Investment in new, cost-saving technology is an excellent way for manufacturers to combat inflationary pressures. Not only does it allow for this cut in costs, but it also helps support companies’ growth ambitions for the future. This is particularly the case for technologies like AI that allow companies to remove labor and reduce human error, both of which serve to build the smart factories of the future. AI’s ability to automate labor-intensive production processes reduces labor costs and improves product quality, thereby reducing scrap and associated material costs. The AI vendor market currently abounds with companies providing defect detection and quality monitoring software, including companies like Aqrose, Instrumental, Landing AI, and Neurala. Similarly, companies like Sight Machine, Falkonry, and Presenso are using unsupervised Machine Learning (ML) for predictive maintenance functions (see more information on these companies and the market in ABI Research’s AI in Industrial Application report (AN-5119)), which saves significant man hours for manual checks and inefficiency in maintenance schedules. Overall, investment in AI can provide manufacturers with improvements in OEE and cut costs, which are essential tasks to effectively manage the impact of rising inflation.

This recommendation of investment in AI, however, should be addressed differently by manufacturers in two main groups: those that currently have access to large cash balances and those that don’t. These large cash balances are likely to be found in vertical markets that have had particularly strong years during, and following, the COVID-19 pandemic, such as pharmaceuticals and life sciences. Similarly, manufacturers that have traded well off recent geopolitical disruption, such as oil & gas verticals, are excellent targets for AI software vendors, particularly as their production processes have extensive benefits to be reaped from AI-enabled predictive maintenance and data analytics.

Suppliers need to prioritize those manufacturers with healthy balance sheets. With interest rates on the rise, these companies will have the opportunity to build significant advantages over their competitors, which will either have to cede operation efficiency capabilities or borrow against high interest to keep up with the digital transformation process and face high costs that might stunt future capital investment. This is all on top of the benefits in OEE and reduced costs from implementing such technology. Cash-poor manufacturers should carefully assess which investments can be made and do so, as falling behind in adopting comprehensive digital 4.0 technologies could lead to a significant lack of competitiveness in the years to come. Realistically, these manufacturers may have to prepare for even tighter margins now, while they invest in production capabilities in the face of high interest rates and inflation rises, in order to remain competitive in the short run, alongside securing future operational capabilities.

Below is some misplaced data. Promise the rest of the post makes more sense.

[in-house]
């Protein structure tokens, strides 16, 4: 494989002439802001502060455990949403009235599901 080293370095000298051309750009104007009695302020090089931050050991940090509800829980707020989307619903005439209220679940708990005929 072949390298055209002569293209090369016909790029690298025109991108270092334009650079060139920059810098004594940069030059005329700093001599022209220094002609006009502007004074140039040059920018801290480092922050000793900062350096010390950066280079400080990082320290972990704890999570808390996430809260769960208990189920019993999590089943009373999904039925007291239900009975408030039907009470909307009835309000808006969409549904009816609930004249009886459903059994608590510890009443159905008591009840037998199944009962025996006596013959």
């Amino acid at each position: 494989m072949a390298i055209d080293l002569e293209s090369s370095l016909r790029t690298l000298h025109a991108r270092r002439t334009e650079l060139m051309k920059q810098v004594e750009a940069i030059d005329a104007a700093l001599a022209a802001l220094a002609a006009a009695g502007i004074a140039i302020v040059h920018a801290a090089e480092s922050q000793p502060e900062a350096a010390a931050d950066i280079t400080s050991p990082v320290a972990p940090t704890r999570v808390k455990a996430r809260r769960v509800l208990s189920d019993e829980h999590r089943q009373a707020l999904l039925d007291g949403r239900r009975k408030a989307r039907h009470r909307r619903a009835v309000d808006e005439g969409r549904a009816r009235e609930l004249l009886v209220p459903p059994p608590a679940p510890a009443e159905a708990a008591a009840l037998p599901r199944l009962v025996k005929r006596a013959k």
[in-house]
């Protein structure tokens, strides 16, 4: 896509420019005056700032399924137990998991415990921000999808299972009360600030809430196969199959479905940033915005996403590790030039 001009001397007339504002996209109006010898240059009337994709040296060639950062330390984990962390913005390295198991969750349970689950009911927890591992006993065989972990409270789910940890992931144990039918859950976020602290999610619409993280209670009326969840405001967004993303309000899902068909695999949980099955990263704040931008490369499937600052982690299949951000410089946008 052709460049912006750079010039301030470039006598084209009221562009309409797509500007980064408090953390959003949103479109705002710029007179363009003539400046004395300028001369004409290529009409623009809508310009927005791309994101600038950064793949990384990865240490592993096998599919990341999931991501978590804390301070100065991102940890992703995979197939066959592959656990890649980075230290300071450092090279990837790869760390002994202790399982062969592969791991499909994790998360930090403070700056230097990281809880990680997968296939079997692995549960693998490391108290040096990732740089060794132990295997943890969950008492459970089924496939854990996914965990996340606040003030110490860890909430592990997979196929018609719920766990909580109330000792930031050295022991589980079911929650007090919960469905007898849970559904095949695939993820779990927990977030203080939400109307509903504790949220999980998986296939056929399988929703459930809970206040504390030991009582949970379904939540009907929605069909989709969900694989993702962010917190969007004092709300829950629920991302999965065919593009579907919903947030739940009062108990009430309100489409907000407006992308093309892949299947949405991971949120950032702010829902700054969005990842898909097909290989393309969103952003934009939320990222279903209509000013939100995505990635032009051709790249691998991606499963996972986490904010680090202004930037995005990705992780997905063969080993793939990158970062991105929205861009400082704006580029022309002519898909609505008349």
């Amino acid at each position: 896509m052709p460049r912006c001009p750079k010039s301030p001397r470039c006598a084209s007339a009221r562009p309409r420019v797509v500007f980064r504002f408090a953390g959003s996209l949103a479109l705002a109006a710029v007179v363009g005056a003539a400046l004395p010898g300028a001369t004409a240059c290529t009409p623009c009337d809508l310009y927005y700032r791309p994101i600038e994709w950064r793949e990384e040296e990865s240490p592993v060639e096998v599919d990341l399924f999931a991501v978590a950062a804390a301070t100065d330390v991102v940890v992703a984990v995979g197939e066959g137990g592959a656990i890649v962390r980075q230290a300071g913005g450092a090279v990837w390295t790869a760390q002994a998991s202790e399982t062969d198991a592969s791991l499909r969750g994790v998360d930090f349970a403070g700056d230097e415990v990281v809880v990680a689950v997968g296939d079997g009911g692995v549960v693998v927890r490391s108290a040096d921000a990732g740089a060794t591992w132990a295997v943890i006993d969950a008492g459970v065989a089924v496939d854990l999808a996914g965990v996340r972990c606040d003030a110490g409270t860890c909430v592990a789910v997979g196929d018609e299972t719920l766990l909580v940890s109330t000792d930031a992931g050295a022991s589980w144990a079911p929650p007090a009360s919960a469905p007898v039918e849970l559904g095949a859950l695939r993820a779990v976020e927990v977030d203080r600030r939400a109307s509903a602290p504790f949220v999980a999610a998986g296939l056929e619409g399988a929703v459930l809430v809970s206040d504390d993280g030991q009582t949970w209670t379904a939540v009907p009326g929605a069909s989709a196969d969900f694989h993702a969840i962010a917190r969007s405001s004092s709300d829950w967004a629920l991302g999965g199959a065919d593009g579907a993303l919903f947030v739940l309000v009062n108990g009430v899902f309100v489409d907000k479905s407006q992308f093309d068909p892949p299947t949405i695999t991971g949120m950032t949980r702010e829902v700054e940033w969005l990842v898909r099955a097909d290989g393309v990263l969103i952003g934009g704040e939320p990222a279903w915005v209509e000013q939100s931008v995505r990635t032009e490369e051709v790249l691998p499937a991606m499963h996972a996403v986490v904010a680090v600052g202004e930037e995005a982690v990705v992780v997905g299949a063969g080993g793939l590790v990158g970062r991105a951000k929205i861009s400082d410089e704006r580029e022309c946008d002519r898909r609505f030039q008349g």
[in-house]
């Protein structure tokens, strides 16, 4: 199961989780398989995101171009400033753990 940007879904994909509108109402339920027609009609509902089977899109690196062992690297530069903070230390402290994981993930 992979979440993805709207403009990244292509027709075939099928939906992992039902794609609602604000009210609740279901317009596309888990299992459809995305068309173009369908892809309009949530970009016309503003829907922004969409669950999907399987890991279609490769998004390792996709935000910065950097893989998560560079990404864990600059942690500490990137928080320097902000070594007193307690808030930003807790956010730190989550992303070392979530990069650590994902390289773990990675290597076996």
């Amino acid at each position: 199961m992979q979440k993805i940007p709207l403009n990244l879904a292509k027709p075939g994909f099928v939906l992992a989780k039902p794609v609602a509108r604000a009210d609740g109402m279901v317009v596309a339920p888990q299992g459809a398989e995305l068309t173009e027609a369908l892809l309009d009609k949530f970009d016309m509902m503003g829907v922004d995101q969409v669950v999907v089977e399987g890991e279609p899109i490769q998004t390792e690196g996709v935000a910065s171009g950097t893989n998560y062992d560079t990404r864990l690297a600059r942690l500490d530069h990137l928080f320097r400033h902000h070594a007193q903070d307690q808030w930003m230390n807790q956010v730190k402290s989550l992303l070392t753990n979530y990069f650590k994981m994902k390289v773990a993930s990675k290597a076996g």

AI software vendors looking to provide manufacturers with this technology need to make sure they position their product correctly and drive home the point to customers of the long-term benefits of digital transformation, as well as the short-term OEE that can be seen from employing AI. This will be more attractive to manufacturers holistically as they look to reduce costs in the short run to counter inflation, but they also need to invest to remain competitive in the long run, despite the current increased cost of doing so. AI software vendors should also bear in mind that, given the current market climate, solutions that can be implemented quickly are critical, otherwise projects won’t be approved. Those with longer implementation timescales should prioritize delivering the solution in a series of smaller projects on a much shorter timeline, or else significantly risk not being considered.

While AI represents an attractive investment opportunity for manufacturers, other technologies can provide promising improvements in OEE for companies looking to invest. Smart manufacturing platforms and advanced analytics and data management software can provide quick Return on Investment (ROI) wins for manufacturers. Vendors offering these technologies should position their product in the same way as AI to manufacturers, highlighting how it effectively cuts costs and improves labor efficiency. Vendors can find out more about prospects for spending on digital technologies in ABI Research’s Digital Factory Data market data (MD-IICT-107).